The system uses a responsive scale and takes advantage of rem units to respond to changes in the root font size.
Using a responsive scale enables layouts to automatically resize and continue to work as viewports and font sizes change.
This is important as users can adjust the root font size in their browsers, which they may do for accessibility reasons.
By default, the system also increases the root font size as the viewport width increases to make use of extra screen space (this is customisable per-app).
|Default breakpoints||Font size||Computed font size at default browser setting|
|viewport < 731px||100%||16px|
|731px < viewport < 1695px||125%||20px|
|viewport > 1695px||162.5%||26px|
|Name/rem value||Root font size 16px||Root font size 20px||Root font size 26px|
In the past, we used an alternative scale based on the Solar System (it's a pun).
We found this scale hard to use because:
- The naming is abstract and hard to remember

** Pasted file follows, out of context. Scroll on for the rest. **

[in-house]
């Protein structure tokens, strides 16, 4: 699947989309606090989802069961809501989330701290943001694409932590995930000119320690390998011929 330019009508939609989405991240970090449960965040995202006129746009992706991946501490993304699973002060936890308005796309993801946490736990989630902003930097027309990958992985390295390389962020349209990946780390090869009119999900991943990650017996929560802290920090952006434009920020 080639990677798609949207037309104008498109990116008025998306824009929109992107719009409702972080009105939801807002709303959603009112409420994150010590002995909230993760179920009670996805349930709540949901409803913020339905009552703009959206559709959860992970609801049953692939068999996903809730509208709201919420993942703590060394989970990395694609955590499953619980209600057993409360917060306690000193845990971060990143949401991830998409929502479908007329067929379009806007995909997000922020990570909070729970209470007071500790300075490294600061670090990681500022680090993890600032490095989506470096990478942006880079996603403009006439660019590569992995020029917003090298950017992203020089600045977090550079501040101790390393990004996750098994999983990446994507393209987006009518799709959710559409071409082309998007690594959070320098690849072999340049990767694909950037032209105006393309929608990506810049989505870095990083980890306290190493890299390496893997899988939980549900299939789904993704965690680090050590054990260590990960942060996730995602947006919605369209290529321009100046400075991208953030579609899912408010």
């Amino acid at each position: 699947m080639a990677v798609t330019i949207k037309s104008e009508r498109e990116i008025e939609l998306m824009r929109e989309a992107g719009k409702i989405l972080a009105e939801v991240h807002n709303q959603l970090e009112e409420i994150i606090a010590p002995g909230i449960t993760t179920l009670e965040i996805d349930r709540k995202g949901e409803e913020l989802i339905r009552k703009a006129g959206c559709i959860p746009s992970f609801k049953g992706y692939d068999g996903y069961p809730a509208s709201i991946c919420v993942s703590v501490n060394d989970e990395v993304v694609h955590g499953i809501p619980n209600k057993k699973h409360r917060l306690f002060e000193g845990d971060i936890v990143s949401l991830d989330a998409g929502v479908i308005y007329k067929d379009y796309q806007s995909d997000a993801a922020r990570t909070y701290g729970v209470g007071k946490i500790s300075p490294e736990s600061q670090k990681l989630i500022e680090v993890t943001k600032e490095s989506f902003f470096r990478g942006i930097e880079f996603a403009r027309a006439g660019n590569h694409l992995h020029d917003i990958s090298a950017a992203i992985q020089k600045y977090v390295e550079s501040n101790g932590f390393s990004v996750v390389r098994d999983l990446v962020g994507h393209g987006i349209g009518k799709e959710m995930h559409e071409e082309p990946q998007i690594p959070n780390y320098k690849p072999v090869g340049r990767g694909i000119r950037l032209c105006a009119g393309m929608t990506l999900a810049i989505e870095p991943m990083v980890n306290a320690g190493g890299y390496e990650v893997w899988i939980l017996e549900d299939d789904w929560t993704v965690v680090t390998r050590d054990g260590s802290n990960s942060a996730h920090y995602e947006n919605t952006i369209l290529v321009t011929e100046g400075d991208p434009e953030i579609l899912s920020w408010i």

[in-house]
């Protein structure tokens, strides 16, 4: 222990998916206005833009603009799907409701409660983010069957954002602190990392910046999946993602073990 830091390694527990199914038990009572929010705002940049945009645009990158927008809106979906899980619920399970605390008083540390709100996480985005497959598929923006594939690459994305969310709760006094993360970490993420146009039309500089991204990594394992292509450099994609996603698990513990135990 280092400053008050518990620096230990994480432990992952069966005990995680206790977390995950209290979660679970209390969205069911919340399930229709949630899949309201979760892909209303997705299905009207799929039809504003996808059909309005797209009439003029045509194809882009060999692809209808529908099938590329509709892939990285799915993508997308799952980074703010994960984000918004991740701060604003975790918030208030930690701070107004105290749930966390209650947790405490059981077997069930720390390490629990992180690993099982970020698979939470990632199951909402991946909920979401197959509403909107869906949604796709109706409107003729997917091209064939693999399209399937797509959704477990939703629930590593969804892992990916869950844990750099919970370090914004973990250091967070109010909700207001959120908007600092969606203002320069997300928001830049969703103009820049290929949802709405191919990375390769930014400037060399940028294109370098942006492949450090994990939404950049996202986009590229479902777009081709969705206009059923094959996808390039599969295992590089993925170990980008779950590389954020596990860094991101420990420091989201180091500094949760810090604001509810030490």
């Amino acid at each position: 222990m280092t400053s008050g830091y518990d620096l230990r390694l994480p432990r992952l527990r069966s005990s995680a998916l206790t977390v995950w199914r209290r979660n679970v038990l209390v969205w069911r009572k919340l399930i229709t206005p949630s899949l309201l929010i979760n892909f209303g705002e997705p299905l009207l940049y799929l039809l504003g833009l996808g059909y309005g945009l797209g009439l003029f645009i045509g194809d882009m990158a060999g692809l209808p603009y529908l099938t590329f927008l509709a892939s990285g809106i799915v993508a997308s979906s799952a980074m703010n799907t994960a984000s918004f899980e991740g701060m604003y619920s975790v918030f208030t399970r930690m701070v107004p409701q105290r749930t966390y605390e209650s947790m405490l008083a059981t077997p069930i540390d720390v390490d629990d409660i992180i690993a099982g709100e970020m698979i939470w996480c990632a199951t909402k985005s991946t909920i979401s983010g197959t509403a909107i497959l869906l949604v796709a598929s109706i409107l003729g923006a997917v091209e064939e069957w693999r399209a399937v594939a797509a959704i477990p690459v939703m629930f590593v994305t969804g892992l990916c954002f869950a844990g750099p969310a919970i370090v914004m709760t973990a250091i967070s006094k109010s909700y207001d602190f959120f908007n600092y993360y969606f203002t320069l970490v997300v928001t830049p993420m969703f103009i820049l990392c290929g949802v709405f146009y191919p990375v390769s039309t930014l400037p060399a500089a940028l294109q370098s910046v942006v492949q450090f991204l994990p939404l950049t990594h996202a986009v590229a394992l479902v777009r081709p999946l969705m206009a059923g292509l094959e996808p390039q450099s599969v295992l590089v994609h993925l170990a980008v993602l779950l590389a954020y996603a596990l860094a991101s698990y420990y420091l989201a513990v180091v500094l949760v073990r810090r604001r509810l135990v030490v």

- Tokens increased in size at different rates at different breakpoints
- There is a limited number of steps in the scale
- Lack of vertical rhythm
For this reason, this scale is legacy and not to be used for new designs or development. However, as we haven't yet completed the transition to the current scale, you will still see this used in plenty of places.
|Step name||Root font size 16px||Root font size 20px||Root font size 26px|
Vspace lets you insert space between child flow elements, creating a regular rhythm without 'left over' margins at the top or bottom. For example, the elements inside the following
Vspace element will have an
earth size margin separating them on the vertical axis (
earth is default):
You can quickly divide the flow content into visually distinct sections, by nesting
Vspace elements. In the following, the two sections are separated by a space of the
saturn spacing, while elements within each of the two sections are spaced using the default
You can override the generic spacing within a 'Vspace' on a per-element basis.